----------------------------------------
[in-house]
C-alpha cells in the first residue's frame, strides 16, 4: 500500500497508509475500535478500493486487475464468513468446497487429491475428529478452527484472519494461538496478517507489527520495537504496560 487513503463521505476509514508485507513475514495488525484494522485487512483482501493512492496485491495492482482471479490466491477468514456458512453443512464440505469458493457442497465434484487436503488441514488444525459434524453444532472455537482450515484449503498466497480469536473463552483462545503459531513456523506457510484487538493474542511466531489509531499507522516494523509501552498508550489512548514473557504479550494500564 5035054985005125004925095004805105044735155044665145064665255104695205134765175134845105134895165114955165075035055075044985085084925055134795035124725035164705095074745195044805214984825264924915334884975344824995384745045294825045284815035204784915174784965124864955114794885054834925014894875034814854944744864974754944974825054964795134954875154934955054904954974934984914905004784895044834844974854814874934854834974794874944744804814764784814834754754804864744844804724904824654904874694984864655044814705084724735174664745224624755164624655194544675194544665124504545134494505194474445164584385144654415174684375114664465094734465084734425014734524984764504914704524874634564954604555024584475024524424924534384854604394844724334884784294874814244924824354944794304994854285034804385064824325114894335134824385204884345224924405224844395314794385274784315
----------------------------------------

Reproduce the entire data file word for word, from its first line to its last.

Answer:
[in-house]
C-alpha cells in the first residue's frame, strides 16, 4: 500500500497508509475500535478500493486487475464468513468446497487429491475428529478452527484472519494461538496478517507489527520495537504496560 487513503463521505476509514508485507513475514495488525484494522485487512483482501493512492496485491495492482482471479490466491477468514456458512453443512464440505469458493457442497465434484487436503488441514488444525459434524453444532472455537482450515484449503498466497480469536473463552483462545503459531513456523506457510484487538493474542511466531489509531499507522516494523509501552498508550489512548514473557504479550494500564 5035054985005125004925095004805105044735155044665145064665255104695205134765175134845105134895165114955165075035055075044985085084925055134795035124725035164705095074745195044805214984825264924915334884975344824995384745045294825045284815035204784915174784965124864955114794885054834925014894875034814854944744864974754944974825054964795134954875154934955054904954974934984914905004784895044834844974854814874934854834974794874944744804814764784814834754754804864744844804724904824654904874694984864655044814705084724735174664745224624755164624655194544675194544665124504545134494505194474445164584385144654415174684375114664465094734465084734425014734524984764504914704524874634564954604555024584475024524424924534384854604394844724334884784294874814244924824354944794304994854285034804385064824325114894335134824385204884345224924405224844395314794385274784315